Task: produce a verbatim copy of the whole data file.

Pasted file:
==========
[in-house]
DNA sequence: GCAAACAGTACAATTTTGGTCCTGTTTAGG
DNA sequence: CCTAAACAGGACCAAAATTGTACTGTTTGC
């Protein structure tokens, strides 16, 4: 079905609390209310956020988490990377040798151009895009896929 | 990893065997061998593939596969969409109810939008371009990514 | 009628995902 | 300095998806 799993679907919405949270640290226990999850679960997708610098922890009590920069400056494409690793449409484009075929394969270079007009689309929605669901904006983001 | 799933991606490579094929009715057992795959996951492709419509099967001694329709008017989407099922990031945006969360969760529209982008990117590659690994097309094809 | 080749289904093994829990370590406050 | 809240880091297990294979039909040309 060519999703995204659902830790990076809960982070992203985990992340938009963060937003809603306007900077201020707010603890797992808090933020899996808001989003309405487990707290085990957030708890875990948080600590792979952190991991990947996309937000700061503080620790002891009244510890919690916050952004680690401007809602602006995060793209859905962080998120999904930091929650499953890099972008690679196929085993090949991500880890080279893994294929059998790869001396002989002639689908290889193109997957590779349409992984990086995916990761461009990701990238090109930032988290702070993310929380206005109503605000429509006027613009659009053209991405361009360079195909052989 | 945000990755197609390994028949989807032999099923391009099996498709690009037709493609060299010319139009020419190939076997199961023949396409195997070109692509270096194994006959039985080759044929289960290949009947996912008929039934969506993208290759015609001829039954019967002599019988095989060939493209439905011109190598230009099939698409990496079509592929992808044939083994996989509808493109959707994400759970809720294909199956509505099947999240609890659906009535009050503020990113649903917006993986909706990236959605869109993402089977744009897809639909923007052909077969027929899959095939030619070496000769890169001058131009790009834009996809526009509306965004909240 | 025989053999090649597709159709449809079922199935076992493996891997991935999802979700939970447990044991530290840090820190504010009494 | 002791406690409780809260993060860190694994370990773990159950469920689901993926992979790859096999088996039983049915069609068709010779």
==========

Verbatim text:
[in-house]
DNA sequence: GCAAACAGTACAATTTTGGTCCTGTTTAGG
DNA sequence: CCTAAACAGGACCAAAATTGTACTGTTTGC
């Protein structure tokens, strides 16, 4: 079905609390209310956020988490990377040798151009895009896929 | 990893065997061998593939596969969409109810939008371009990514 | 009628995902 | 300095998806 799993679907919405949270640290226990999850679960997708610098922890009590920069400056494409690793449409484009075929394969270079007009689309929605669901904006983001 | 799933991606490579094929009715057992795959996951492709419509099967001694329709008017989407099922990031945006969360969760529209982008990117590659690994097309094809 | 080749289904093994829990370590406050 | 809240880091297990294979039909040309 060519999703995204659902830790990076809960982070992203985990992340938009963060937003809603306007900077201020707010603890797992808090933020899996808001989003309405487990707290085990957030708890875990948080600590792979952190991991990947996309937000700061503080620790002891009244510890919690916050952004680690401007809602602006995060793209859905962080998120999904930091929650499953890099972008690679196929085993090949991500880890080279893994294929059998790869001396002989002639689908290889193109997957590779349409992984990086995916990761461009990701990238090109930032988290702070993310929380206005109503605000429509006027613009659009053209991405361009360079195909052989 | 945000990755197609390994028949989807032999099923391009099996498709690009037709493609060299010319139009020419190939076997199961023949396409195997070109692509270096194994006959039985080759044929289960290949009947996912008929039934969506993208290759015609001829039954019967002599019988095989060939493209439905011109190598230009099939698409990496079509592929992808044939083994996989509808493109959707994400759970809720294909199956509505099947999240609890659906009535009050503020990113649903917006993986909706990236959605869109993402089977744009897809639909923007052909077969027929899959095939030619070496000769890169001058131009790009834009996809526009509306965004909240 | 025989053999090649597709159709449809079922199935076992493996891997991935999802979700939970447990044991530290840090820190504010009494 | 002791406690409780809260993060860190694994370990773990159950469920689901993926992979790859096999088996039983049915069609068709010779």